I focused attention on unusual street names awhile ago. That theme played itself out over time so I left it behind for the most part. However, every once in awhile, I came across something interesting enough to mention on Twelve Mile Circle. This time it appeared in Texas. What was it about Texas? Once I found a subdivision with streets named after South Park characters. This time I found something stuck in an even earlier period of time, probably the 1940’s or 1950’s. Cigarettes had a positive image back then. Sometimes advertisers even promoted alleged health benefits (e.g., "More Doctors Smoke Camels than Any Other Brand"). In that context, perhaps, a subdivision with streets named for cigarette brands might have seemed like a good idea.
Cigarette Hill; Dallas, Texas
Imagine the possibilities. One could live on Pall Mall Avenue, Camel Court, or Kool Avenue. Lucky Street seemed to be a stand-in for Lucky Strike. Maybe Durham referenced Bull Durham tobacco. I also spotted a Fatima Avenue. I’d never heard of Fatima cigarettes although they used to be quite popular. Liggett & Myers launched the brand in 1913 to capitalize on the popularity of Turkish tobacco. Fatima faded as the century progressed. It disappeared completely by the 1980’s.
The neighborhood earned a name, Cigarette Hill.
Hard Times on Cigarette Hill
Cigarette Hill stuck in a time warp just like the vintage cigarette brands of its street names. Its residents lived in poverty with a median household income of less than $15,000 in 2014. It also became a highly segregated neighborhood with an overwhelmingly (88.6%) African American population.
Ripple Road also traversed Cigarette Hill. Perhaps it existed as a coincidence or perhaps not. Ripple was an old type of a particularly nasty, cheap fortified wine. The television character Fred Sanford (played by Redd Foxx) considered Ripple his favorite drink. It gained "a reputation as a drink for alcoholics and the destitute."
By 2008, the City of Dallas recognized that Cigarette Hill and the larger Lancaster Corridor needed help. The local NBC television station reported on the situation that led to a Community Revitalization Plan.
…the neighborhood in the middle of the City of Dallas seems like a piece of old rural Texas. Residents complain the neighborhood has been overlooked for decades with no sidewalks, no storm sewers, few streetlights, and overgrown roads to name just a few problems… The Cigarette Hill area is very close to other Southern Dallas neighborhoods that have proper lighting, wider streets and complete sidewalks.
Still, it held a lot of promise. Cigarette Hill had ready access to employment centers and a Dallas Area Rapid Transit (DART) rail station. It also offered scenic views from its elevated position. Revitalization efforts still continue.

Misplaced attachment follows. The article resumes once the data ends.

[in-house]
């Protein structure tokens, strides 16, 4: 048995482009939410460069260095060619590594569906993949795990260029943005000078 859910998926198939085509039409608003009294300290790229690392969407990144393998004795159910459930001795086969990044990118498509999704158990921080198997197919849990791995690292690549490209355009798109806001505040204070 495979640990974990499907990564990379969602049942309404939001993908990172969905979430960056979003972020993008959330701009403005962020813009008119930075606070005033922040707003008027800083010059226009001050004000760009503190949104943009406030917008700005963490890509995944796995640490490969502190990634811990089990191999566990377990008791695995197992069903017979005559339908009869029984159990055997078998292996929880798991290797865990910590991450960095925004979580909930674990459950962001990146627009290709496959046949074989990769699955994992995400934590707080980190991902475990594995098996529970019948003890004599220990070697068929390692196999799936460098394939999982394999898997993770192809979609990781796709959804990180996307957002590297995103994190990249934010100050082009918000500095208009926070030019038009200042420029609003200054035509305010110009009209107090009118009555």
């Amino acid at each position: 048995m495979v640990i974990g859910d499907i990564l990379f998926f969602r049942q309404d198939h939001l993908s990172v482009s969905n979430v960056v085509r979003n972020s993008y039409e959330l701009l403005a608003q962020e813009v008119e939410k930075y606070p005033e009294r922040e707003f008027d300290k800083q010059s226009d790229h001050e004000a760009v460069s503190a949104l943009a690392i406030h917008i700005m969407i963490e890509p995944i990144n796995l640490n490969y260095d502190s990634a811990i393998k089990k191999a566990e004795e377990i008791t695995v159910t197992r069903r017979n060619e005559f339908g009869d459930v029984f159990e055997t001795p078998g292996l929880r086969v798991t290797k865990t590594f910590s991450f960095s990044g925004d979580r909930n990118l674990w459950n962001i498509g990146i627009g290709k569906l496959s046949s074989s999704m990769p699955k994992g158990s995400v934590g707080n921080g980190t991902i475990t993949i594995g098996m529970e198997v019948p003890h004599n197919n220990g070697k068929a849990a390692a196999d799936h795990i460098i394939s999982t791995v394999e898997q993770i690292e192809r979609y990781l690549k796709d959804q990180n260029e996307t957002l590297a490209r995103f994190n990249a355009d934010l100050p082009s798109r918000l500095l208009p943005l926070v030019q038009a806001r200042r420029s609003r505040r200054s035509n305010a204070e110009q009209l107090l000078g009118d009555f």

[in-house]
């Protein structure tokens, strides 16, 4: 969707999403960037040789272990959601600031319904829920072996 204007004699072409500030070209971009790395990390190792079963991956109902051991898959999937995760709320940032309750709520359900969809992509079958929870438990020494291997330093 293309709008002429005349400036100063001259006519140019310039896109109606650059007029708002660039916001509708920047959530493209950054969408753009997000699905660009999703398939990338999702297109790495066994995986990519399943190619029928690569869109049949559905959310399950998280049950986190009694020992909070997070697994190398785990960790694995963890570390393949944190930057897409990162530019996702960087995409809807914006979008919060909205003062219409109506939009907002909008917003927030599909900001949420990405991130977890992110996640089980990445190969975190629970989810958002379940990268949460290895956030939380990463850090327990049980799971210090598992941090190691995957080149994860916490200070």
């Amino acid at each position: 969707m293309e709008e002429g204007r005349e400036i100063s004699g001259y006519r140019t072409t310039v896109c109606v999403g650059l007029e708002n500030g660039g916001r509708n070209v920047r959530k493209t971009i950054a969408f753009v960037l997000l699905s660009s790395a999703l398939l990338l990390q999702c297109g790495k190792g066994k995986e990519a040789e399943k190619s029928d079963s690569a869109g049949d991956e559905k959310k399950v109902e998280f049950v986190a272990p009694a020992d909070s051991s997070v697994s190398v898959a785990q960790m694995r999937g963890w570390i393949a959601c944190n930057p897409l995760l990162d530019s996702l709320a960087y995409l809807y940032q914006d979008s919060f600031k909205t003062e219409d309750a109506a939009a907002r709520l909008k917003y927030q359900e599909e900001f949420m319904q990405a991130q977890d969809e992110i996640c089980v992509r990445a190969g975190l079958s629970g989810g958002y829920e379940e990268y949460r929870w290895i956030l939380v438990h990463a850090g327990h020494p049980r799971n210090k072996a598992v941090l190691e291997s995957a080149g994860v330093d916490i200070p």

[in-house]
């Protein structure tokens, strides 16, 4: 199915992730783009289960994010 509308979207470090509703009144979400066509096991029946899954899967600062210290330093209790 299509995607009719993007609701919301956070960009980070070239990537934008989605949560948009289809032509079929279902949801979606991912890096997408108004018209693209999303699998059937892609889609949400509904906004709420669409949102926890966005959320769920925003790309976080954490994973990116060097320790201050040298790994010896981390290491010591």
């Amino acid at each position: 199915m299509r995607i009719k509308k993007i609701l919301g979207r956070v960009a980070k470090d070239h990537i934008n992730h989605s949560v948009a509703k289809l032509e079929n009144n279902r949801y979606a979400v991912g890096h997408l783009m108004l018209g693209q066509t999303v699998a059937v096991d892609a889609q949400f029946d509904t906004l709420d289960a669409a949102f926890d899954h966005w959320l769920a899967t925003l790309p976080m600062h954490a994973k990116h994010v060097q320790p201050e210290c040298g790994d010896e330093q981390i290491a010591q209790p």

Cigarettes in Sterling Heights
Sterling Heights, Michigan
I found another cigarette subdivision in Sterling Heights, Michigan. Residents there could choose from Camel, Pall Mall, Parliament, Winston, Newport and Viceroy Drives. Ironically, it also included a Tarry drive (which by one definition meant "covered with tar"). I supposed a street surrounded by cigarettes would eventually become tarry as a result. Unfortunately I couldn’t find anything else about this neighborhood beyond its themed street names. It seemed from Google Street View that the houses probably dated from the 1950’s or 1960’s based on their architecture.
Pall Mall Circa 1900. Reproduced by Leonard Bentley on Flickr (cc)
I found myself with a little extra room left in this article. Maybe I should take a look at one of those old-timey cigarette brands. What inspired the naming of Pall Mall I wondered?
The mystery solved itself pretty quickly. Pall Mall is a street in London, England (map). It connected St. James’s Street to Trafalgar Square, running past St. James’s Square. The 18th Century brought a lot of wealthy people to Pall Mall who lived in ornate mansions there. It also became known for art galleries and auctioneers. It didn’t take a lot of effort to see why a cigarette brand would emulate its name. Obviously it wanted to trade on the high-class status of London’s Pall Mall, a good bit removed from its later namesake on Cigarette Hill.
Reaching back farther, the street got its name from a lawn game. Pall mall — the game — grew in popularity during 16th Century. Later it evolved into croquet. The street ran along an area that once hosted a popular pall mall field. First came the game, then came the street, then came the cigarette brand, and finally the cigarette-themed neighborhoods.